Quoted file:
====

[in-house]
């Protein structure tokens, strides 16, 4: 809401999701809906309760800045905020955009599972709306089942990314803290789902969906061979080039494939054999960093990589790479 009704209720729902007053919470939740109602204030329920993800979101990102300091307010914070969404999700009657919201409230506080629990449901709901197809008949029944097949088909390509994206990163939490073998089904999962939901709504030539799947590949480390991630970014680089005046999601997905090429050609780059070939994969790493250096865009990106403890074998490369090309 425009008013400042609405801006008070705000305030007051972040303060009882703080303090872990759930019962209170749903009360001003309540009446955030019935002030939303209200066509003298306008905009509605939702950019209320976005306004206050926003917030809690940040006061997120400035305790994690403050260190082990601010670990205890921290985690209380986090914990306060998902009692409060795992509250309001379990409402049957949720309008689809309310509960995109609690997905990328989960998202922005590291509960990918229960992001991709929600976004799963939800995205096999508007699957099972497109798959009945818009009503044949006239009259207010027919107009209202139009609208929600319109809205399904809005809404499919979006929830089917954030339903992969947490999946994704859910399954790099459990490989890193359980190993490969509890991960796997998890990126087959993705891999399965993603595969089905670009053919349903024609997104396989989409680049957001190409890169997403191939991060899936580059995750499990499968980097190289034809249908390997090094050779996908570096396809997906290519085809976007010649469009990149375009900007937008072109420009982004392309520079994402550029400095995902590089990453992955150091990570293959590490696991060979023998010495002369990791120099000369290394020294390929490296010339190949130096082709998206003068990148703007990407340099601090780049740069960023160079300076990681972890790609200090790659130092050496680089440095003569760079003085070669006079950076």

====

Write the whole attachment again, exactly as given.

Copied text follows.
[in-house]
């Protein structure tokens, strides 16, 4: 809401999701809906309760800045905020955009599972709306089942990314803290789902969906061979080039494939054999960093990589790479 009704209720729902007053919470939740109602204030329920993800979101990102300091307010914070969404999700009657919201409230506080629990449901709901197809008949029944097949088909390509994206990163939490073998089904999962939901709504030539799947590949480390991630970014680089005046999601997905090429050609780059070939994969790493250096865009990106403890074998490369090309 425009008013400042609405801006008070705000305030007051972040303060009882703080303090872990759930019962209170749903009360001003309540009446955030019935002030939303209200066509003298306008905009509605939702950019209320976005306004206050926003917030809690940040006061997120400035305790994690403050260190082990601010670990205890921290985690209380986090914990306060998902009692409060795992509250309001379990409402049957949720309008689809309310509960995109609690997905990328989960998202922005590291509960990918229960992001991709929600976004799963939800995205096999508007699957099972497109798959009945818009009503044949006239009259207010027919107009209202139009609208929600319109809205399904809005809404499919979006929830089917954030339903992969947490999946994704859910399954790099459990490989890193359980190993490969509890991960796997998890990126087959993705891999399965993603595969089905670009053919349903024609997104396989989409680049957001190409890169997403191939991060899936580059995750499990499968980097190289034809249908390997090094050779996908570096396809997906290519085809976007010649469009990149375009900007937008072109420009982004392309520079994402550029400095995902590089990453992955150091990570293959590490696991060979023998010495002369990791120099000369290394020294390929490296010339190949130096082709998206003068990148703007990407340099601090780049740069960023160079300076990681972890790609200090790659130092050496680089440095003569760079003085070669006079950076």